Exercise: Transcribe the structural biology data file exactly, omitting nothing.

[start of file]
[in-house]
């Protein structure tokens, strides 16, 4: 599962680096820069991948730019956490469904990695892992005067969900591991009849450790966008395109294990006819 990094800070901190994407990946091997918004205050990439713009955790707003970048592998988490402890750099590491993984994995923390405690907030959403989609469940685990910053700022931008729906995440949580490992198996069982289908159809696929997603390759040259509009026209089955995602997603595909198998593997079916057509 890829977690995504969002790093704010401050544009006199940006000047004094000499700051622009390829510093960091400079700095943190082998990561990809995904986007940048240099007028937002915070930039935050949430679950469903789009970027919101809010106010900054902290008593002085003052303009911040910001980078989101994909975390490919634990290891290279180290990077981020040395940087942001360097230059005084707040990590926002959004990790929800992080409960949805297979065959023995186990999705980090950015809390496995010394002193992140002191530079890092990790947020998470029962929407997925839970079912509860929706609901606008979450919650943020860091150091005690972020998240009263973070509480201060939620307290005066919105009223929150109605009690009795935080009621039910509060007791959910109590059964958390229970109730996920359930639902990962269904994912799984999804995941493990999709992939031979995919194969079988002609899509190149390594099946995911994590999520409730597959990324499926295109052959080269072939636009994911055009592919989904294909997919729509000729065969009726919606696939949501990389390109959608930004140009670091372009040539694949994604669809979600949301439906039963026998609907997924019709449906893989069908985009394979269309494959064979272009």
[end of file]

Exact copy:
[in-house]
């Protein structure tokens, strides 16, 4: 599962680096820069991948730019956490469904990695892992005067969900591991009849450790966008395109294990006819 990094800070901190994407990946091997918004205050990439713009955790707003970048592998988490402890750099590491993984994995923390405690907030959403989609469940685990910053700022931008729906995440949580490992198996069982289908159809696929997603390759040259509009026209089955995602997603595909198998593997079916057509 890829977690995504969002790093704010401050544009006199940006000047004094000499700051622009390829510093960091400079700095943190082998990561990809995904986007940048240099007028937002915070930039935050949430679950469903789009970027919101809010106010900054902290008593002085003052303009911040910001980078989101994909975390490919634990290891290279180290990077981020040395940087942001360097230059005084707040990590926002959004990790929800992080409960949805297979065959023995186990999705980090950015809390496995010394002193992140002191530079890092990790947020998470029962929407997925839970079912509860929706609901606008979450919650943020860091150091005690972020998240009263973070509480201060939620307290005066919105009223929150109605009690009795935080009621039910509060007791959910109590059964958390229970109730996920359930639902990962269904994912799984999804995941493990999709992939031979995919194969079988002609899509190149390594099946995911994590999520409730597959990324499926295109052959080269072939636009994911055009592919989904294909997919729509000729065969009726919606696939949501990389390109959608930004140009670091372009040539694949994604669809979600949301439906039963026998609907997924019709449906893989069908985009394979269309494959064979272009």